Individual and Contextual Dimensions of Religion and Women's Autonomy in Mozambique

Scott T. Yabiku, Arizona State University

Women’s autonomy is an important indicator of well-being, and it has frequently been linked with women’s opportunities and investments, such as education, employment, and reproductive control. The association between women’s autonomy and religion, however, has received less research attention, and the nature of this relationship is still debated. Our contribution in this paper is to examine religion at both the individual and contextual level and to explore the implications for the autonomy of women. The setting for our research is southern Mozambique, a largely Christian area which is characterized by considerable denominational diversity. By taking advantage of a unique data collection that enumerated all congregations in the study area, we operationalize the contextual influence of religion as the congregational density of churches in women’s communities. We find that both individual and contextual dimensions of religion have stronger influences in rural areas than urban areas.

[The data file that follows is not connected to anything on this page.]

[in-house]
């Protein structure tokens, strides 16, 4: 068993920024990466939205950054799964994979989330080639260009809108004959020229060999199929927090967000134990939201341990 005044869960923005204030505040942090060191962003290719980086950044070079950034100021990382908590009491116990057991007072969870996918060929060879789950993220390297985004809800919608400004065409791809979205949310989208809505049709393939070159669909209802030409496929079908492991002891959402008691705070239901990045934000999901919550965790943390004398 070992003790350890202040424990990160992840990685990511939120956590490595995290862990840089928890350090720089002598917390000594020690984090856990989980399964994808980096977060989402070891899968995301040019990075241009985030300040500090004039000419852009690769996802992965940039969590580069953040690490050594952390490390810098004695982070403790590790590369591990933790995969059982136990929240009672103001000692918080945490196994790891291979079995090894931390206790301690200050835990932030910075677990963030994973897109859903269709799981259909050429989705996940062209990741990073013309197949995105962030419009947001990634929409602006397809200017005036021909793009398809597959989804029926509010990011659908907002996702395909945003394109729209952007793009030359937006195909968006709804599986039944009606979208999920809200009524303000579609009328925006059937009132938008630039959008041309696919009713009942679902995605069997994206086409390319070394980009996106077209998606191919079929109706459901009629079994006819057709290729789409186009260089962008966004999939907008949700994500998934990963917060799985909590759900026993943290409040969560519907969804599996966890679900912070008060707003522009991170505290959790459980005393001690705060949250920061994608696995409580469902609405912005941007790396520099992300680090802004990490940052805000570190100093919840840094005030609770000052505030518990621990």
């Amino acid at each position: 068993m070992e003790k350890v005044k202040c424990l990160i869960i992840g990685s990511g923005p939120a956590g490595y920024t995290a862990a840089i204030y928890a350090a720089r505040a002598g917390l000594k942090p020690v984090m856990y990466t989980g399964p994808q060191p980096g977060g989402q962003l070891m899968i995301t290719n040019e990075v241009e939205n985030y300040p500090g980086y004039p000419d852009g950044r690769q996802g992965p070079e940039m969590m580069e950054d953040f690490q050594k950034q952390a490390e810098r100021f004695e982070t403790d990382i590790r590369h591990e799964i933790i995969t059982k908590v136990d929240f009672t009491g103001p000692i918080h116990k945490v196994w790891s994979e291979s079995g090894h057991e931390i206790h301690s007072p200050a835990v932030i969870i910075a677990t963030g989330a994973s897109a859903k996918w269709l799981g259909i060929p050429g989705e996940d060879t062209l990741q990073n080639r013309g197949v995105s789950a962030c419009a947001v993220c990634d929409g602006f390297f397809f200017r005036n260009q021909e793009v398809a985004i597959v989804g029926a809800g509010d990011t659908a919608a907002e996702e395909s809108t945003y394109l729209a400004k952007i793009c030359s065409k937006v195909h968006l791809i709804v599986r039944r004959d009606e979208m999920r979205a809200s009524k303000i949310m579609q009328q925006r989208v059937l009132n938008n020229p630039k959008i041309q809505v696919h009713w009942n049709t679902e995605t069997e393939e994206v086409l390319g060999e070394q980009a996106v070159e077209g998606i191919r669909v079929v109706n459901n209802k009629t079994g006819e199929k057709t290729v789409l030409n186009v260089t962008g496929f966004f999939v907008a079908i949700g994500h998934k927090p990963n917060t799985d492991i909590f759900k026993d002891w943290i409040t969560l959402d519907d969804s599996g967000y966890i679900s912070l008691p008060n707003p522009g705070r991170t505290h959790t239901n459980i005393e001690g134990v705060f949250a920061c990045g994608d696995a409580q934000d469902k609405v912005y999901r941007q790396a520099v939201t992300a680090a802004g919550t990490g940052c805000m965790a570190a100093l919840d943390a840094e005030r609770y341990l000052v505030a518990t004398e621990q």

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Presented in Session 194: Female Empowerment: Measurement